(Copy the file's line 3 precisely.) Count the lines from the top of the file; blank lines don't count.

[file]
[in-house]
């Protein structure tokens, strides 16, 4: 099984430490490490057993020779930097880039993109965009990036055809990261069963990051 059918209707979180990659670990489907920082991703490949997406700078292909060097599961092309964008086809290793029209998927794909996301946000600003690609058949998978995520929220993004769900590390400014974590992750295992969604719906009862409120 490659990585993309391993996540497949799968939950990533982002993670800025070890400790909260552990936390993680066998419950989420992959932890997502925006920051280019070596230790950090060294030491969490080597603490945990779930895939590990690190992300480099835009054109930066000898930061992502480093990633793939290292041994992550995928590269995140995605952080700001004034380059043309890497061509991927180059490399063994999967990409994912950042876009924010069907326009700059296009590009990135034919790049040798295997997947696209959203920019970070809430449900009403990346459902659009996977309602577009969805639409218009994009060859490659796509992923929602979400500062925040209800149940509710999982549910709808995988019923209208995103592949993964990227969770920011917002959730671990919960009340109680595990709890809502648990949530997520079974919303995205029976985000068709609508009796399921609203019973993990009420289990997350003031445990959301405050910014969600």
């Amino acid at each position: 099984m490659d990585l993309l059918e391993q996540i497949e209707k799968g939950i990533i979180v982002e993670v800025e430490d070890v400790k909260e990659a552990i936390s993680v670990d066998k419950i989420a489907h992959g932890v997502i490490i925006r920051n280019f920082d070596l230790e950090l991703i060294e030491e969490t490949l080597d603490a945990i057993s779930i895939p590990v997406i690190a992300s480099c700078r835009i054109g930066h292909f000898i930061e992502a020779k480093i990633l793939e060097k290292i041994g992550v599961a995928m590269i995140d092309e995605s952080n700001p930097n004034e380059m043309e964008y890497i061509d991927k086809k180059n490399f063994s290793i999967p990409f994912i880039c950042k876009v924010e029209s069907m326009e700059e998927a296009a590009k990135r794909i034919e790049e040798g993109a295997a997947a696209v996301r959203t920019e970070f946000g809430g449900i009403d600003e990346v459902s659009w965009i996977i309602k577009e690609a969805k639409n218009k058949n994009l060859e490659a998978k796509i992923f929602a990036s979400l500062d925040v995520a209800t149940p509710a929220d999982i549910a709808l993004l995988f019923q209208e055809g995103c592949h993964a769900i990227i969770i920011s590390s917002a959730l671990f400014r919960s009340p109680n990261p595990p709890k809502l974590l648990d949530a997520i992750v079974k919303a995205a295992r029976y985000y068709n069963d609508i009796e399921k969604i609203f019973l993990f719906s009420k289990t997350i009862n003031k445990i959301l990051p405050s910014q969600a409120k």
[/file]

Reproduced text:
């Amino acid at each position: 099984m490659d990585l993309l059918e391993q996540i497949e209707k799968g939950i990533i979180v982002e993670v800025e430490d070890v400790k909260e990659a552990i936390s993680v670990d066998k419950i989420a489907h992959g932890v997502i490490i925006r920051n280019f920082d070596l230790e950090l991703i060294e030491e969490t490949l080597d603490a945990i057993s779930i895939p590990v997406i690190a992300s480099c700078r835009i054109g930066h292909f000898i930061e992502a020779k480093i990633l793939e060097k290292i041994g992550v599961a995928m590269i995140d092309e995605s952080n700001p930097n004034e380059m043309e964008y890497i061509d991927k086809k180059n490399f063994s290793i999967p990409f994912i880039c950042k876009v924010e029209s069907m326009e700059e998927a296009a590009k990135r794909i034919e790049e040798g993109a295997a997947a696209v996301r959203t920019e970070f946000g809430g449900i009403d600003e990346v459902s659009w965009i996977i309602k577009e690609a969805k639409n218009k058949n994009l060859e490659a998978k796509i992923f929602a990036s979400l500062d925040v995520a209800t149940p509710a929220d999982i549910a709808l993004l995988f019923q209208e055809g995103c592949h993964a769900i990227i969770i920011s590390s917002a959730l671990f400014r919960s009340p109680n990261p595990p709890k809502l974590l648990d949530a997520i992750v079974k919303a995205a295992r029976y985000y068709n069963d609508i009796e399921k969604i609203f019973l993990f719906s009420k289990t997350i009862n003031k445990i959301l990051p405050s910014q969600a409120k």